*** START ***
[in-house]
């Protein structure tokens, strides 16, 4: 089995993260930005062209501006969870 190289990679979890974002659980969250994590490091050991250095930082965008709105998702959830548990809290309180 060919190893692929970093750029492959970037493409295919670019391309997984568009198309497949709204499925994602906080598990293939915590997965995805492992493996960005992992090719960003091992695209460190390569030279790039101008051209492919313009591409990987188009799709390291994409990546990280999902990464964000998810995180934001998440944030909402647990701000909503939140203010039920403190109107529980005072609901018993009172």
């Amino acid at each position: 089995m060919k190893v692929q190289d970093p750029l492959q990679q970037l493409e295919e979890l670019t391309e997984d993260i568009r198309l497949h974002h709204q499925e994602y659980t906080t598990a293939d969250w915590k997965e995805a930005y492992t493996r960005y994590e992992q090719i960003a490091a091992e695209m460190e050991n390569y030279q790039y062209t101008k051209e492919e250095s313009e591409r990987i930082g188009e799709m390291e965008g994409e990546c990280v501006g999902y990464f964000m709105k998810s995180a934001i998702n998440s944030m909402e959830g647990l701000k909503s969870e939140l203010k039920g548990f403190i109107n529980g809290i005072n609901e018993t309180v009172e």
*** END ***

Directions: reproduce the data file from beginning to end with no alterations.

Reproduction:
[in-house]
């Protein structure tokens, strides 16, 4: 089995993260930005062209501006969870 190289990679979890974002659980969250994590490091050991250095930082965008709105998702959830548990809290309180 060919190893692929970093750029492959970037493409295919670019391309997984568009198309497949709204499925994602906080598990293939915590997965995805492992493996960005992992090719960003091992695209460190390569030279790039101008051209492919313009591409990987188009799709390291994409990546990280999902990464964000998810995180934001998440944030909402647990701000909503939140203010039920403190109107529980005072609901018993009172």
């Amino acid at each position: 089995m060919k190893v692929q190289d970093p750029l492959q990679q970037l493409e295919e979890l670019t391309e997984d993260i568009r198309l497949h974002h709204q499925e994602y659980t906080t598990a293939d969250w915590k997965e995805a930005y492992t493996r960005y994590e992992q090719i960003a490091a091992e695209m460190e050991n390569y030279q790039y062209t101008k051209e492919e250095s313009e591409r990987i930082g188009e799709m390291e965008g994409e990546c990280v501006g999902y990464f964000m709105k998810s995180a934001i998702n998440s944030m909402e959830g647990l701000k909503s969870e939140l203010k039920g548990f403190i109107n529980g809290i005072n609901e018993t309180v009172e």